These record winds make it extraordinarily dangerous and difficult to cycle: pushing us into traffic and slowing us down sharply.  Eventually we reach Manitoulin Island, which is the largest island in a freshwater lake in the world.  (For a more detailed yet hilarious list of Manitoulin's records, check out their Wikipedia page.)  By the time we leave Little Current, we are moving at such a slow pace that we are not going to make the ferry, and that poses an obviously significant problem.  We take drastic measures: Tyler sprints ahead to the port, and Kyle and I redistribute weight so as to increase our average speed.  Ultimately, the ferry is delayed, but we would have made it anyway.  The MS Chi-Cheemaun is nice, but unremarkable.

We are relieved and glad to be back in southwestern Ontario, and something else has changed: tailwinds!  Although Tobermory is our scheduled stop for the day, we push on another 30kms because if nothing else we are relieved to stretch our legs in the favourable wind.  Another obstacle to the day is the sleeping arrangement - this is the Sunday of a long weekend, and no campsites have availabilities.  We weren't able to book in advance because we simply didn't know where we would end up, and we are certainly glad that we had the flexibility to go the extra 30kms.  Here's why:

In this situation, without a campsite, we are basically looking for some running water and a flat patch of grass to pitch the tent.  We find out about a campground approximately where we would like to stop, Miller Lake Family Campground.  Our plan is to hopefully use their showers, or at least fill our water bottles, and then sleep in the ditch.  As has become our routine of late, Tyler and I ride ahead, and then wait at turns for Kyle.  So Tyler make the turn down the lane to sweettalk the staff, while I wait at the road.  By the time we make it to the site, Tyler has worked the magic that only a Cadman can.  Not only do we have a shower, but we have been taken in by whole neighbourhood!  HUGE thanks to Arlene and Ted for letting us pitch our tent on your property, for cooking our pasta on your real grill, and for everything else.  After we shower, we come back to an incredible feast: pasta (which Tyler didn't have to cook), burgers and drinks (thanks Bill and Deb), and corn on the cob (thanks George and Janet).  What could have been a crummy night on the side of the road has instead become one of the most rewarding and hospitable experiences of the trip.  Thanks everyone!!  We collect donations for the Heartwood Place, and get a great sleep on a deck made specifically for tents...a true luxury.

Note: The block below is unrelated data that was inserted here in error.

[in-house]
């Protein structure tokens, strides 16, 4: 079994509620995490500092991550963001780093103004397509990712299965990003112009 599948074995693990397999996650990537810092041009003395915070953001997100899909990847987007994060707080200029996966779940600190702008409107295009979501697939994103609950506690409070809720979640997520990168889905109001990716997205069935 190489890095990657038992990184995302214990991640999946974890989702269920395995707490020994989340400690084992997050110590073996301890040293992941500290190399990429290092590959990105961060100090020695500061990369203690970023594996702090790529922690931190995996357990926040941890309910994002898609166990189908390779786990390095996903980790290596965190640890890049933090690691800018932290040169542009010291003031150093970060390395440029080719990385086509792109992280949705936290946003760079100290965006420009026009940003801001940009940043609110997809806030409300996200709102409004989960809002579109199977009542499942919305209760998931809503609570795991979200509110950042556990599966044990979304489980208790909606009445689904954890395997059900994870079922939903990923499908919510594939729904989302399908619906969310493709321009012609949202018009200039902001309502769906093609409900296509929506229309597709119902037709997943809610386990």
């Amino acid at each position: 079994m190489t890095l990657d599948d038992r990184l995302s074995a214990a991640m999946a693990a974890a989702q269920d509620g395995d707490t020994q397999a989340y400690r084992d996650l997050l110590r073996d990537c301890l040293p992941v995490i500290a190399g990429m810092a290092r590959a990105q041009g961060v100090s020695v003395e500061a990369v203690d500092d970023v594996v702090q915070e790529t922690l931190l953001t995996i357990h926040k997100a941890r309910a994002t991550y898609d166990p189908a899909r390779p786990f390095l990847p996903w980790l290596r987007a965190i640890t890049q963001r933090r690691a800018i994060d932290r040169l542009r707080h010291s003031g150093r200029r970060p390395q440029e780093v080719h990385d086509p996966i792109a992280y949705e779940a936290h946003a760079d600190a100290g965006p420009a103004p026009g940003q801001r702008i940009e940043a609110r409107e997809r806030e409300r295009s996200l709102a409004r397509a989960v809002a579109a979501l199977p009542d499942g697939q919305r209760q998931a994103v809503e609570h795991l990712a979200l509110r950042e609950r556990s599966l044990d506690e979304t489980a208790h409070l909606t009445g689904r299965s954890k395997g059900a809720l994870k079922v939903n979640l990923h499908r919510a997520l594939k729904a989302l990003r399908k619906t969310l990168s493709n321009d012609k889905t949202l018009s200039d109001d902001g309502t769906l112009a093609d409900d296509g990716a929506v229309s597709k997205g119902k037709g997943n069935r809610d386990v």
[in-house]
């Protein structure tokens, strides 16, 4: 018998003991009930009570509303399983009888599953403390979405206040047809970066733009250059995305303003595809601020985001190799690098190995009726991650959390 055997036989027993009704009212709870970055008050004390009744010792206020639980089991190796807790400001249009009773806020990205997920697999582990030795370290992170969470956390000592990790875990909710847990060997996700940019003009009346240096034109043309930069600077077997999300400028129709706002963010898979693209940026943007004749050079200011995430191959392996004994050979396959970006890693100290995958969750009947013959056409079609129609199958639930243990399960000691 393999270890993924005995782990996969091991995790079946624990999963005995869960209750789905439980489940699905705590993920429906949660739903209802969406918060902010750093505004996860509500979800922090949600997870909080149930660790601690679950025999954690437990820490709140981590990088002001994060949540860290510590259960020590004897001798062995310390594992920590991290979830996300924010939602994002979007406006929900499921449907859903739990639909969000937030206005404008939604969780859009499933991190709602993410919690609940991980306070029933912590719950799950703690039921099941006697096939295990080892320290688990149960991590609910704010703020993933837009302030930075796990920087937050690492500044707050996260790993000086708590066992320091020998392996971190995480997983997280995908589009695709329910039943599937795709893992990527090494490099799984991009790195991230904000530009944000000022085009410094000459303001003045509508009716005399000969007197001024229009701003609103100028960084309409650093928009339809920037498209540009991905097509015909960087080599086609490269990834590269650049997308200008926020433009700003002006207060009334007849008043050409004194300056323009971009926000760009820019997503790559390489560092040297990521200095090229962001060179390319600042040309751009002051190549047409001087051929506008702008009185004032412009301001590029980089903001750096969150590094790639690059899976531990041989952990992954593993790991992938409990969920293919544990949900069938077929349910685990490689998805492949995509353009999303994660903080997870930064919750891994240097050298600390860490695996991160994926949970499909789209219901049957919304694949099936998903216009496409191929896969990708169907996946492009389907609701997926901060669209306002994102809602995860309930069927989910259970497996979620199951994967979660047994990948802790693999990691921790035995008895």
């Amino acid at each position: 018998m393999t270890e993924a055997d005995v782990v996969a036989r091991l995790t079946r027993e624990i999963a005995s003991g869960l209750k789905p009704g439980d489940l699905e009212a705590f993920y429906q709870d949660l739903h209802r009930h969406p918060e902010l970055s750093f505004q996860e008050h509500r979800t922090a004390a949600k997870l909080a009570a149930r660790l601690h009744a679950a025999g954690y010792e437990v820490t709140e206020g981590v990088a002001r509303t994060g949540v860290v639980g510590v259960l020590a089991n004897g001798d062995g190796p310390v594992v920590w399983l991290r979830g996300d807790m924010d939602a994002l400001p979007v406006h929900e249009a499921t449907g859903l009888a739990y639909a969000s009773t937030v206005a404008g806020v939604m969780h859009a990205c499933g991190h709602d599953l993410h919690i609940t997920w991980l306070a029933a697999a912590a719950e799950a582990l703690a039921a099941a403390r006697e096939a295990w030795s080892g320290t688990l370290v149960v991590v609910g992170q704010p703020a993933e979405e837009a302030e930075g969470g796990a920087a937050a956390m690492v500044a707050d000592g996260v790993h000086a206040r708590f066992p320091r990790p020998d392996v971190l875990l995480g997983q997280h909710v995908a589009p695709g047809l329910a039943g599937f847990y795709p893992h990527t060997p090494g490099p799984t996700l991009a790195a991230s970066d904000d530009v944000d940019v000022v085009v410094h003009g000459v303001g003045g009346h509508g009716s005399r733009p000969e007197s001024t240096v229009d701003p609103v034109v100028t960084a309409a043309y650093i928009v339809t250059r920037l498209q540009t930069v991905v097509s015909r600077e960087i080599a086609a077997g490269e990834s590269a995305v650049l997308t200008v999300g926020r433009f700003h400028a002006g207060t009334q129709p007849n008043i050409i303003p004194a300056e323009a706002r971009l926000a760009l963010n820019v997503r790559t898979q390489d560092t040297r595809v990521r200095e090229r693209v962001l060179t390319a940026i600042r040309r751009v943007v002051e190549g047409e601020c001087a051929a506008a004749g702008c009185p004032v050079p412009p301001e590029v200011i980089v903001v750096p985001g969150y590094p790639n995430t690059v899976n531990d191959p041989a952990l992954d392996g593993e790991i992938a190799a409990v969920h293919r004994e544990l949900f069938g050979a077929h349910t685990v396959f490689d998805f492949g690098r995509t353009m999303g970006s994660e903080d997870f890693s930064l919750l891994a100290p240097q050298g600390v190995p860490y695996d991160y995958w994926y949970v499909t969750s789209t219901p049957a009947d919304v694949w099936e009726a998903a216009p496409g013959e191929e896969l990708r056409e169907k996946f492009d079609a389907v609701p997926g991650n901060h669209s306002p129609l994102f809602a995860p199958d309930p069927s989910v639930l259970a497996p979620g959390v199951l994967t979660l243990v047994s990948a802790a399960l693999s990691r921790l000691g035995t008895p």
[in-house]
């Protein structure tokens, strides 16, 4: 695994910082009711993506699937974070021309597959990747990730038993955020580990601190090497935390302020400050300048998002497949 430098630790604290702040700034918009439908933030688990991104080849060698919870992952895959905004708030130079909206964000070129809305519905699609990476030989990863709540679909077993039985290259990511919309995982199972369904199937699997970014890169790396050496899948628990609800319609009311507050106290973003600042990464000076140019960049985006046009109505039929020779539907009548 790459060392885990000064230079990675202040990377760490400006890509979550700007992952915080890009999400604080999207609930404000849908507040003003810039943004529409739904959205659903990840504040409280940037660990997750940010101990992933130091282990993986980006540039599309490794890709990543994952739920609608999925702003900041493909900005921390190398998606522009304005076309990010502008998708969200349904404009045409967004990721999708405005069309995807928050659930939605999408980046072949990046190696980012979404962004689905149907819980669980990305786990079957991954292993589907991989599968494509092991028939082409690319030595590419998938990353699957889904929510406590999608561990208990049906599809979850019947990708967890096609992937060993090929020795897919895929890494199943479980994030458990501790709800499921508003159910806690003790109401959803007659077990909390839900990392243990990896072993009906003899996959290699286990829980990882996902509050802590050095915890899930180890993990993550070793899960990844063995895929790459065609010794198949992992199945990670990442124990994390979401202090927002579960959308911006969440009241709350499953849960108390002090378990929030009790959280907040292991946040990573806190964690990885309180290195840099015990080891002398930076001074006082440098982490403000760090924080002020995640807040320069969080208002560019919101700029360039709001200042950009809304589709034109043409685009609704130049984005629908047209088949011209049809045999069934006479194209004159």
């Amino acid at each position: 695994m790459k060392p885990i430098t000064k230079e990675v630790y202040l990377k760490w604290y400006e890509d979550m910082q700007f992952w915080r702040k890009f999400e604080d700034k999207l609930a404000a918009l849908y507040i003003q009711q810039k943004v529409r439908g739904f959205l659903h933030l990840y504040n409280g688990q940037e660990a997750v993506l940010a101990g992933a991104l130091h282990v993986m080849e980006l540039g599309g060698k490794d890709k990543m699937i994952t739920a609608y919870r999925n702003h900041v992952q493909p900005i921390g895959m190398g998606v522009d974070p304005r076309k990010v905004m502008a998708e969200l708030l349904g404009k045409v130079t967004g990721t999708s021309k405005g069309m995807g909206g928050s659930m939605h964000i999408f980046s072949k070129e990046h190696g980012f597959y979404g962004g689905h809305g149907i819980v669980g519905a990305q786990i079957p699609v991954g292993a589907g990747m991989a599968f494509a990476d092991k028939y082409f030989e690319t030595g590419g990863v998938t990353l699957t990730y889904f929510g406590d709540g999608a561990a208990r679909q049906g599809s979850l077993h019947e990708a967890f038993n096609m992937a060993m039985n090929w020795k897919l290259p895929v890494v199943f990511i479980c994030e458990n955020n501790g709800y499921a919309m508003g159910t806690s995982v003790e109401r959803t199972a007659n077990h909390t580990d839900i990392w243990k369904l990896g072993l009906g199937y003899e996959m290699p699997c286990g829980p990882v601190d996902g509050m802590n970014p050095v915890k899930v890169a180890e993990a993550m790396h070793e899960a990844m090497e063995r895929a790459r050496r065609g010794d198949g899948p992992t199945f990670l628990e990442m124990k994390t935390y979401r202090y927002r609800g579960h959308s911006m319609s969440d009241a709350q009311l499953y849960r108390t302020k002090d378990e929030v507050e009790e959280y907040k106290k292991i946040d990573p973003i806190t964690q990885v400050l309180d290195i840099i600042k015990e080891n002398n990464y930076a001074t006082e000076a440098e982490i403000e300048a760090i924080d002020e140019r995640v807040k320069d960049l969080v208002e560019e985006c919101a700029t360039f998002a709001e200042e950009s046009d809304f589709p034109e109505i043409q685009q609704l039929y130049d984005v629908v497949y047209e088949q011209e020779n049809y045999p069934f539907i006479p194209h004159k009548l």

Day 51

This is the home stretch.  We're practically in our backyard in Southwestern Ontario.  The day starts with a fantastic breakfast of fried egg sandwiches and tea from Arlene and Ken, and then we're back on the road.  First, we meet my old friend James for lunch in Wiarton, then it's off to McDonald's in Owen Sound for some more free fruit smoothies.  The first 80km is relatively easy, but we spend  the rest of our Civic holiday learning a lot about this part of Ontario: it is hilly.  Very hilly.  I'm talking about a half dozen hills of 9-11% grades, which is something we haven't seen since Alberta.  And we climb.  Up, up, up, up, to a max elevation of almost 500m above sea level - we had no idea about these elevations.  Tomorrow is going to be all downhill!

Chez Wilton!
We're on the way to Tyler's uncle Doug's place, and on the way, we come across a pleasant surprise: Doug, his son Scott, and Tyler's mom Peggy meet us on the road in Chatsworth!  They take some panniers, and give us a motorcycle escort for parts of the final 40kms to the Wiltons' place near Flesherton.  There, we are again spoiled with an incredible dinner, laundry, a pool and hot tub, and a real computer on which I can write this blog.  Although as you know we have been incredibly blessed with support this whole way, especially now it's obviously good to be back with family and friends.  That leaves us late into the evening, anticipating our conclusion tomorrow afternoon.  See you there!  

No comments:

Post a Comment